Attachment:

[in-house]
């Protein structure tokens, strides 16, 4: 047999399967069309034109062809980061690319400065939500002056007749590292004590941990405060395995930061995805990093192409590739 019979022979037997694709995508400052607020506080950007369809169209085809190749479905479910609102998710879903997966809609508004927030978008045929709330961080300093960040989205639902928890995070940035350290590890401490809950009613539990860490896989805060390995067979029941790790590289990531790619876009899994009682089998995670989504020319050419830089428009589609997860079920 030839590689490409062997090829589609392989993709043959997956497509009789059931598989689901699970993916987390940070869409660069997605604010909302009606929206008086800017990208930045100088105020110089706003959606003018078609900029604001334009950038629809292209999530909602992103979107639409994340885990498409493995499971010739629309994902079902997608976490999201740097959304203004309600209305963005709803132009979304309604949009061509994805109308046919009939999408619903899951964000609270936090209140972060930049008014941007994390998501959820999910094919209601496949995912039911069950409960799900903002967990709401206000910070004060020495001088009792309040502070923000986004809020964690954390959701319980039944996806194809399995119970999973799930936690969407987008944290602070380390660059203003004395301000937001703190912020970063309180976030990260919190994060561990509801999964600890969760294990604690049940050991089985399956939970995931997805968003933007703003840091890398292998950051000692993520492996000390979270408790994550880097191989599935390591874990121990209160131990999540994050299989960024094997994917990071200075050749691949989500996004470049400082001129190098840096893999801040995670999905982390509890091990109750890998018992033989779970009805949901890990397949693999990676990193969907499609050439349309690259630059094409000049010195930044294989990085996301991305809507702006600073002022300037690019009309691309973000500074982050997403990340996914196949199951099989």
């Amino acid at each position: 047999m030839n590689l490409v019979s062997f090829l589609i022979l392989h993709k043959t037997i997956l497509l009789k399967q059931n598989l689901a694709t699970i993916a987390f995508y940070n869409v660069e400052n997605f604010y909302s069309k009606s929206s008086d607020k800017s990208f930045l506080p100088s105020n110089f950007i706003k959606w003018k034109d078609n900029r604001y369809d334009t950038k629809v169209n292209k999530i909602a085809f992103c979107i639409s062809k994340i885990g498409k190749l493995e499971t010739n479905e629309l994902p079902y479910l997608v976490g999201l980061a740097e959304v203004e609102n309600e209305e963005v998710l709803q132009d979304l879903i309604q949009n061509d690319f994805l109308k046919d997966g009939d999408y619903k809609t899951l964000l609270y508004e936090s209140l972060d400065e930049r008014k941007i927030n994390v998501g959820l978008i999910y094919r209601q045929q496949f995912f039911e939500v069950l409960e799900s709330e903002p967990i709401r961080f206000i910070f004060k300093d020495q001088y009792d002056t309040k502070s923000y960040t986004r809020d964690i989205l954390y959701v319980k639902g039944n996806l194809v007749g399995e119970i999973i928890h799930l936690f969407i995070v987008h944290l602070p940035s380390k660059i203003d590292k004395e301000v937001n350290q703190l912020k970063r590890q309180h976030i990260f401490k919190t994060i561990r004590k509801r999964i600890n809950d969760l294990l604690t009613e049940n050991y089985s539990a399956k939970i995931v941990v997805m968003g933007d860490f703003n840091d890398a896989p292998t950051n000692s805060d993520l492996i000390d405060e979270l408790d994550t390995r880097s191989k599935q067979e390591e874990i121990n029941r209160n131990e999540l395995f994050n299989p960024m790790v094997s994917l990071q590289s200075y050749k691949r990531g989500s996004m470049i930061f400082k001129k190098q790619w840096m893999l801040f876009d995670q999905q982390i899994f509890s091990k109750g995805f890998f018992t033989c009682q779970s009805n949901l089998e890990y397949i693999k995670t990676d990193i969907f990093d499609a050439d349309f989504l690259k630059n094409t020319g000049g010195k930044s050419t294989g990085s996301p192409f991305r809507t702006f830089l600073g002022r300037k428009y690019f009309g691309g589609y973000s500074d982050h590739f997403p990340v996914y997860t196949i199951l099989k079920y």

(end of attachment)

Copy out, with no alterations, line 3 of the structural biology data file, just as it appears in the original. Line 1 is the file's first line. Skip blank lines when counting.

């Amino acid at each position: 047999m030839n590689l490409v019979s062997f090829l589609i022979l392989h993709k043959t037997i997956l497509l009789k399967q059931n598989l689901a694709t699970i993916a987390f995508y940070n869409v660069e400052n997605f604010y909302s069309k009606s929206s008086d607020k800017s990208f930045l506080p100088s105020n110089f950007i706003k959606w003018k034109d078609n900029r604001y369809d334009t950038k629809v169209n292209k999530i909602a085809f992103c979107i639409s062809k994340i885990g498409k190749l493995e499971t010739n479905e629309l994902p079902y479910l997608v976490g999201l980061a740097e959304v203004e609102n309600e209305e963005v998710l709803q132009d979304l879903i309604q949009n061509d690319f994805l109308k046919d997966g009939d999408y619903k809609t899951l964000l609270y508004e936090s209140l972060d400065e930049r008014k941007i927030n994390v998501g959820l978008i999910y094919r209601q045929q496949f995912f039911e939500v069950l409960e799900s709330e903002p967990i709401r961080f206000i910070f004060k300093d020495q001088y009792d002056t309040k502070s923000y960040t986004r809020d964690i989205l954390y959701v319980k639902g039944n996806l194809v007749g399995e119970i999973i928890h799930l936690f969407i995070v987008h944290l602070p940035s380390k660059i203003d590292k004395e301000v937001n350290q703190l912020k970063r590890q309180h976030i990260f401490k919190t994060i561990r004590k509801r999964i600890n809950d969760l294990l604690t009613e049940n050991y089985s539990a399956k939970i995931v941990v997805m968003g933007d860490f703003n840091d890398a896989p292998t950051n000692s805060d993520l492996i000390d405060e979270l408790d994550t390995r880097s191989k599935q067979e390591e874990i121990n029941r209160n131990e999540l395995f994050n299989p960024m790790v094997s994917l990071q590289s200075y050749k691949r990531g989500s996004m470049i930061f400082k001129k190098q790619w840096m893999l801040f876009d995670q999905q982390i899994f509890s091990k109750g995805f890998f018992t033989c009682q779970s009805n949901l089998e890990y397949i693999k995670t990676d990193i969907f990093d499609a050439d349309f989504l690259k630059n094409t020319g000049g010195k930044s050419t294989g990085s996301p192409f991305r809507t702006f830089l600073g002022r300037k428009y690019f009309g691309g589609y973000s500074d982050h590739f997403p990340v996914y997860t196949i199951l099989k079920y």